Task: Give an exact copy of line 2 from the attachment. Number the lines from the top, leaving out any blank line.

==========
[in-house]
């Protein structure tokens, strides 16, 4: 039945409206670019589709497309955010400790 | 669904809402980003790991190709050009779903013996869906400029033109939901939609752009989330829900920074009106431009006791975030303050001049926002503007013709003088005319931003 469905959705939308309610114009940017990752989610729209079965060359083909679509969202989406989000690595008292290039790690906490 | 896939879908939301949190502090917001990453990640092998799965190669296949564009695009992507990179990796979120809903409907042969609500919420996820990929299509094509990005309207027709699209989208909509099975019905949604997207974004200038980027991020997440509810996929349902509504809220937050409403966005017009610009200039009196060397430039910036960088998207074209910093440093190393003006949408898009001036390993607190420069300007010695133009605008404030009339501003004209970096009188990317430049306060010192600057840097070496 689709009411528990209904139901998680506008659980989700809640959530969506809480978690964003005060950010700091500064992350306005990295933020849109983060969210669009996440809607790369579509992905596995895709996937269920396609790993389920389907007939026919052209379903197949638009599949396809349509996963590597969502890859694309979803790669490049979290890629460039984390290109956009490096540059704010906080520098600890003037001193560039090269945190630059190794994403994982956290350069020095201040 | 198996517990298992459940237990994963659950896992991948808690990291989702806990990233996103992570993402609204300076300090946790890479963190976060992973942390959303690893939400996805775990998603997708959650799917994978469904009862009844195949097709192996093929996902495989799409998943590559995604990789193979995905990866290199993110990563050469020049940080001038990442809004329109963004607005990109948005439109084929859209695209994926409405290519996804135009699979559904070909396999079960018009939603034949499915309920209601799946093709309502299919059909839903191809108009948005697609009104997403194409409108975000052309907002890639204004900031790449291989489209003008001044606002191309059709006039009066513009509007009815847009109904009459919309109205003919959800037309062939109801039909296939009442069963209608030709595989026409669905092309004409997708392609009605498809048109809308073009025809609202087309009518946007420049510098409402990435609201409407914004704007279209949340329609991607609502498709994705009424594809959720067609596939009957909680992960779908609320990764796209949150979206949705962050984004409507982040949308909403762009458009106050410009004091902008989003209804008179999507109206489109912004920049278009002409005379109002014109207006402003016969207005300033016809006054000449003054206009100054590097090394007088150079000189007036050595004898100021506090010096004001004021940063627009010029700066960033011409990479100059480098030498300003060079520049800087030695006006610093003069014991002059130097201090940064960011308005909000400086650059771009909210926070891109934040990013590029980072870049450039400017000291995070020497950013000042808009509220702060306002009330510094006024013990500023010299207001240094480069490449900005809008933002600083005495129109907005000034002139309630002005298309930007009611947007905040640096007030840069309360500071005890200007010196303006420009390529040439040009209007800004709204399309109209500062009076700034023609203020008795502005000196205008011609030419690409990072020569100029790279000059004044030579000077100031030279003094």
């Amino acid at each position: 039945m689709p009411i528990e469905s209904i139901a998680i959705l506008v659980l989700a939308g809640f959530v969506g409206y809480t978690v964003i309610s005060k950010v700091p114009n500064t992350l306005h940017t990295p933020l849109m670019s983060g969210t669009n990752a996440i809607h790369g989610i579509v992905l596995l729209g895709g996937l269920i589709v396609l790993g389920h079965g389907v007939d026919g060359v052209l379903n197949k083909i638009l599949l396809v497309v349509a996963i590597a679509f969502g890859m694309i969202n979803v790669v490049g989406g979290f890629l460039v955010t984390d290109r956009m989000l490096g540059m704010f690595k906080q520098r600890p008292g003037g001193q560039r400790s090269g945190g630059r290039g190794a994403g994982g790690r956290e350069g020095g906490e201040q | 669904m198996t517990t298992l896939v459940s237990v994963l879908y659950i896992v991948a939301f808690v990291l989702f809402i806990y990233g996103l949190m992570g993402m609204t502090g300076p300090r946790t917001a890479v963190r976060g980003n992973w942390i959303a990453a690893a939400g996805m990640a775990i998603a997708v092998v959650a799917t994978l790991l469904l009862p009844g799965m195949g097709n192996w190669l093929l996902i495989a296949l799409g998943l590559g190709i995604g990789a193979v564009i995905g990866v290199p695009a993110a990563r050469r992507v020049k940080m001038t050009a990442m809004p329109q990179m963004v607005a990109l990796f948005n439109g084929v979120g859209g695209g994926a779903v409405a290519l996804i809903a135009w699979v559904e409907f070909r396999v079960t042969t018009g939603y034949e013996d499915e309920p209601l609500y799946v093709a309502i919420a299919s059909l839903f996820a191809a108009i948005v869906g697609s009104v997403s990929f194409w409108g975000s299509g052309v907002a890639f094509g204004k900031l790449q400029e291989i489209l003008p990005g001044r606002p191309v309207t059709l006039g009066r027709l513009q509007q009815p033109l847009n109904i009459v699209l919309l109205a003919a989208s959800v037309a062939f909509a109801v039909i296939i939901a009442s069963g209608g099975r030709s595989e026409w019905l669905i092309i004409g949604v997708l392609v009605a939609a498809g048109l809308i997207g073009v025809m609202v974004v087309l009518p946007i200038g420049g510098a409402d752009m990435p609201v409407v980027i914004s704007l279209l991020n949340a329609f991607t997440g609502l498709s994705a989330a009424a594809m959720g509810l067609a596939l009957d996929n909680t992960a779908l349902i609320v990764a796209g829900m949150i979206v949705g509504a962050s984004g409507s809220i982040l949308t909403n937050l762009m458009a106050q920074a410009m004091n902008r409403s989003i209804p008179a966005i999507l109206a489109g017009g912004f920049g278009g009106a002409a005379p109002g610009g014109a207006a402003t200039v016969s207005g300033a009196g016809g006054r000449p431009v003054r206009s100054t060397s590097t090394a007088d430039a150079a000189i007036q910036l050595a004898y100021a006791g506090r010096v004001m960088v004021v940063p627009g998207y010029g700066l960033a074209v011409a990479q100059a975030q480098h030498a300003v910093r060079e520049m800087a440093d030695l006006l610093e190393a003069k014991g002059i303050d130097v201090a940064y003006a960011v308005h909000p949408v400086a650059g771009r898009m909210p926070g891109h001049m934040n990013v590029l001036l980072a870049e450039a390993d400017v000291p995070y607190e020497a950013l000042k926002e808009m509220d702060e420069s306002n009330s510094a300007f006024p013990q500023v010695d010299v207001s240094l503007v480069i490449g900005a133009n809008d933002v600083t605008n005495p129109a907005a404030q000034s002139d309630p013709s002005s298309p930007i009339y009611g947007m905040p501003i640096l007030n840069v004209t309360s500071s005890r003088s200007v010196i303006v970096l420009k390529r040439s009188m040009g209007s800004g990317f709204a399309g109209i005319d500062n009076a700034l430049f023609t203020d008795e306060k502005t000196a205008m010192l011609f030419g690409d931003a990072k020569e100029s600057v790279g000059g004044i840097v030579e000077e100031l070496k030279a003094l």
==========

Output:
């Protein structure tokens, strides 16, 4: 039945409206670019589709497309955010400790 | 669904809402980003790991190709050009779903013996869906400029033109939901939609752009989330829900920074009106431009006791975030303050001049926002503007013709003088005319931003 469905959705939308309610114009940017990752989610729209079965060359083909679509969202989406989000690595008292290039790690906490 | 896939879908939301949190502090917001990453990640092998799965190669296949564009695009992507990179990796979120809903409907042969609500919420996820990929299509094509990005309207027709699209989208909509099975019905949604997207974004200038980027991020997440509810996929349902509504809220937050409403966005017009610009200039009196060397430039910036960088998207074209910093440093190393003006949408898009001036390993607190420069300007010695133009605008404030009339501003004209970096009188990317430049306060010192600057840097070496 689709009411528990209904139901998680506008659980989700809640959530969506809480978690964003005060950010700091500064992350306005990295933020849109983060969210669009996440809607790369579509992905596995895709996937269920396609790993389920389907007939026919052209379903197949638009599949396809349509996963590597969502890859694309979803790669490049979290890629460039984390290109956009490096540059704010906080520098600890003037001193560039090269945190630059190794994403994982956290350069020095201040 | 198996517990298992459940237990994963659950896992991948808690990291989702806990990233996103992570993402609204300076300090946790890479963190976060992973942390959303690893939400996805775990998603997708959650799917994978469904009862009844195949097709192996093929996902495989799409998943590559995604990789193979995905990866290199993110990563050469020049940080001038990442809004329109963004607005990109948005439109084929859209695209994926409405290519996804135009699979559904070909396999079960018009939603034949499915309920209601799946093709309502299919059909839903191809108009948005697609009104997403194409409108975000052309907002890639204004900031790449291989489209003008001044606002191309059709006039009066513009509007009815847009109904009459919309109205003919959800037309062939109801039909296939009442069963209608030709595989026409669905092309004409997708392609009605498809048109809308073009025809609202087309009518946007420049510098409402990435609201409407914004704007279209949340329609991607609502498709994705009424594809959720067609596939009957909680992960779908609320990764796209949150979206949705962050984004409507982040949308909403762009458009106050410009004091902008989003209804008179999507109206489109912004920049278009002409005379109002014109207006402003016969207005300033016809006054000449003054206009100054590097090394007088150079000189007036050595004898100021506090010096004001004021940063627009010029700066960033011409990479100059480098030498300003060079520049800087030695006006610093003069014991002059130097201090940064960011308005909000400086650059771009909210926070891109934040990013590029980072870049450039400017000291995070020497950013000042808009509220702060306002009330510094006024013990500023010299207001240094480069490449900005809008933002600083005495129109907005000034002139309630002005298309930007009611947007905040640096007030840069309360500071005890200007010196303006420009390529040439040009209007800004709204399309109209500062009076700034023609203020008795502005000196205008011609030419690409990072020569100029790279000059004044030579000077100031030279003094």